Rapaport Magazine

Annapolis in Love

Enthusiastic community support, a strong diamond business and help from loyal customers lifted Zachary’s Jewelers from one of its greatest disasters.

By Nancy Pier Sindt
It’s a family story, once removed. Steve Samaras, president of Zachary’s Jewelers, Annapolis, Maryland, worked in a jewelry store owned by a relative, and when the business closed in 1992, he and a partner bought it. Their first order of business was to build inventory and develop a customer following. As Samaras explains it, “We became a player in the community, having involvement in many organizations.”

Almost two decades later, Samaras is still adamant about community support. He says every one of his staff members is involved with at least one charity, either serving on its board or working on fund-raisers and events.

Generally, one Thursday every month is devoted to an in-store event, usually benefiting some local cause. 

Rising From Ashes

In November 2005, the store had a catastrophic fire and burned to the ground. Everything was lost. Fortunately, the landlord owned another location: a former Banana Republic just around the corner from the burned building. He offered it to the jeweler. With the help and support of staff and the local community, Zachary’s Jewelers reopened at the new location in just seven days and managed to have its best December ever.

Named one of the top ten retail spaces in the state of Maryland, the 4,000-square-foot store, at the intersection of Market Place and Main Street, has an entrance from each street and overlooks Annapolis Harbor. In November 2010, Zachary’s opened a second store about 12 miles away in Severna Park, a freestanding unit with a similar design to the original, plus a glassed-in design room with on-staff jewelers to create custom pieces.

The main store, recipient of numerous design awards, reflects the nautical heritage of Annapolis. Designed by architect Aleksey Belinskiy, the interior resembles a yacht, with a boat-shaped central display case island, hardwood flooring with curved carpet patterns and teakwood jewelry cases with brass details. A large mosaic on one wall is an abstract depiction of the sun rising over Chesapeake Bay.

Navy Waters

The U.S. Naval Academy, situated a short distance away, makes up a substantial part of the retailer’s clientele. “We are the jeweler of choice to the U.S. Naval Academy,” says Samaras. A big part of Zachary’s business comes from the ring purchased by midshipmen in their junior year. “It’s a tradition that’s deeply rooted,” the jeweler explains. “The ring, a type of class ring, undergoes a special ceremony where it is dipped in the waters from the seven seas.” The ring is usually ordered from a traditional class ring manufacturer, but Zachary’s supplies the center stones, which can be diamonds, colored gemstones or a combination of the two. Samaras says he supplies 350 out of every 1,000 of the rings’ center stones, a service that brings in about $1.5 million annually.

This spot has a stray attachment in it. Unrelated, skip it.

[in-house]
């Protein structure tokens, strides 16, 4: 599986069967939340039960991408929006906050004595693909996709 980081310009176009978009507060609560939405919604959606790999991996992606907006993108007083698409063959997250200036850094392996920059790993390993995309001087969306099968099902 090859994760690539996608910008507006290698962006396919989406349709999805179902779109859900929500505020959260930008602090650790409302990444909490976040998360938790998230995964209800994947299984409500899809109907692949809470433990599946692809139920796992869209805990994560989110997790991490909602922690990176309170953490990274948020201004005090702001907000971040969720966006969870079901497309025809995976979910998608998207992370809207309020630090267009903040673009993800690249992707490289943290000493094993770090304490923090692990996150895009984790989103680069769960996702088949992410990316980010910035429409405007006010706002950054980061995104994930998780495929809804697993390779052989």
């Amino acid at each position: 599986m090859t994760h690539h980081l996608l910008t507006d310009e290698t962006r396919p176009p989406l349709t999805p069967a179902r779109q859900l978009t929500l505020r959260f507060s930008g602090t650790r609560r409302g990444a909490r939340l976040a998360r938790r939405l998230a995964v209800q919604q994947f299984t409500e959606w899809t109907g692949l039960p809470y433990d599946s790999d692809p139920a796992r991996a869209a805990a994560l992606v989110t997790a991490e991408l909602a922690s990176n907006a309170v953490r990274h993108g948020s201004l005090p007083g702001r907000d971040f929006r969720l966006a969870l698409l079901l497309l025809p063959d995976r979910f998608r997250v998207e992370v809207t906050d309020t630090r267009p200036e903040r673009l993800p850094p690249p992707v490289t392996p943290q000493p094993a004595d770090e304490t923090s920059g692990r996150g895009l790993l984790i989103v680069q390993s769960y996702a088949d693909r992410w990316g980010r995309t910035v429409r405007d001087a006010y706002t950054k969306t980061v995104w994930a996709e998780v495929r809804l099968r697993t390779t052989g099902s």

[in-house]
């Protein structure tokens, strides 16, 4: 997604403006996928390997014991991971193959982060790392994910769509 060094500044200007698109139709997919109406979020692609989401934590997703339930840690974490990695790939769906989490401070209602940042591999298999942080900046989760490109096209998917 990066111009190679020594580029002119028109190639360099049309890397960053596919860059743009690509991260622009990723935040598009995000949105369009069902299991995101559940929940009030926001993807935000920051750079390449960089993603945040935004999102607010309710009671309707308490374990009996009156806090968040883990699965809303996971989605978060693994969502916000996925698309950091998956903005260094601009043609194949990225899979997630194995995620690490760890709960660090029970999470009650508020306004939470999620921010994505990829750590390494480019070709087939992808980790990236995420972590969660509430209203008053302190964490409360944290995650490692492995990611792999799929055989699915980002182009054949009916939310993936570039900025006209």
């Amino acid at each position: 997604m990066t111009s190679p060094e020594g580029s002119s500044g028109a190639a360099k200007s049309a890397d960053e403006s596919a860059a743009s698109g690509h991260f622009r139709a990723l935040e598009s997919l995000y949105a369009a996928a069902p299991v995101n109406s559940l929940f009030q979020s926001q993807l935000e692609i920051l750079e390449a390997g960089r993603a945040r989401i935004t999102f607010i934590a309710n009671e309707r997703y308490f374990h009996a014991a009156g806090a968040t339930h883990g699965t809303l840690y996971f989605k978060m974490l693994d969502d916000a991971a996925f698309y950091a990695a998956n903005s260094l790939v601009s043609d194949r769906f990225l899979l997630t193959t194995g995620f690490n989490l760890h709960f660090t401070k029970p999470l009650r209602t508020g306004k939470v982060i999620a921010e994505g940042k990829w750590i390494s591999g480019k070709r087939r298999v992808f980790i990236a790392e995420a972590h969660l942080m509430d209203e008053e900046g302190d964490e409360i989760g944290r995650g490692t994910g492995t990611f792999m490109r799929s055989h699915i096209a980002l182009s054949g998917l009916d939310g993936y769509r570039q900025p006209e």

These same midshipmen, most in their early 20s, often remember the store when it’s time to buy an engagement ring. Samaras says supplying a large range of diamonds athighly competitive prices is one of his store’s specialties. For many years, he has purchased diamonds directly from a major Israeli sightholder.

Diamonds and diamond jewelry contribute the plurality of sales to Zachary’s, estimated at 70 percent to 75 percent of total business. The majority of diamonds are D to J, with the lowest clarity an SI2. For engagement rings, the average size is 1 carat and above. In addition to a number of branded lines, such as Mémoire, Scott Kay, Ritani and Simon G., custom engagement rings, designed by three on-staff jewelers, bring in about 20 percent to 25 percent of diamond sales.

Despite his store’s success in bridal and diamond jewelry sales, Samaras says Valentine’s Day always posed a problem for him. It didn’t bring in the big profits many other jewelers enjoy. In 2008, he and his staff came up with an idea: the “Expressions of Love” event. Zachary‘s sponsored a contest where entrants submitted their expressions of love and the winning entries received $10,000 worth of jewelry. The event was a huge success and was repeated the following year.

Romance Sells

In 2010, Zachary’s upgraded its Expressions of Love event by enlisting the support of the Convention and Visitors Bureau, the City of Annapolis, the Downtown Annapolis Partnership and many local merchants. The result was the “Annapolis in Love” weekend, held in April. In organizing the weekend and inviting other local businesses to participate, Samaras says, he told them he wasn’t asking them to offer discounts, but rather to “do something unexpected.” They responded.

Throughout the weekend, thousands of dollars in prizes were awarded and couples enjoyed romantic dinners and brunches, water taxi gondolier rides, outdoor concerts, lingerie fashion shows, “Newlywed Game” happy hours — even a “speed dating” cocktail party. For the event, the Annapolis Chamber of Commerce even allowed dozens of local streets to be renamed with romantic designations.

For Zachary’s, Annapolis in Love was an unqualified success, raising $5,000 for the American Heart Association and even bringing in the sale of a $70,000 diamond. Other participating merchants reported sales increases of 30 percent during the weekend. How to top this success? In 2011, Samaras says the event will be expanded to perhaps one week in length, and will be held in September, assuring rain-free weather, as well as an early kickoff to the year-end holiday shopping season.

*Pictured: DeLatori bangle




Article from the Rapaport Magazine - March 2011. To subscribe click here.

Comment Comment Email Email Print Print Facebook Facebook Twitter Twitter Share Share
Comments: (0)  Add comment Add Comment
Arrange Comments Last to First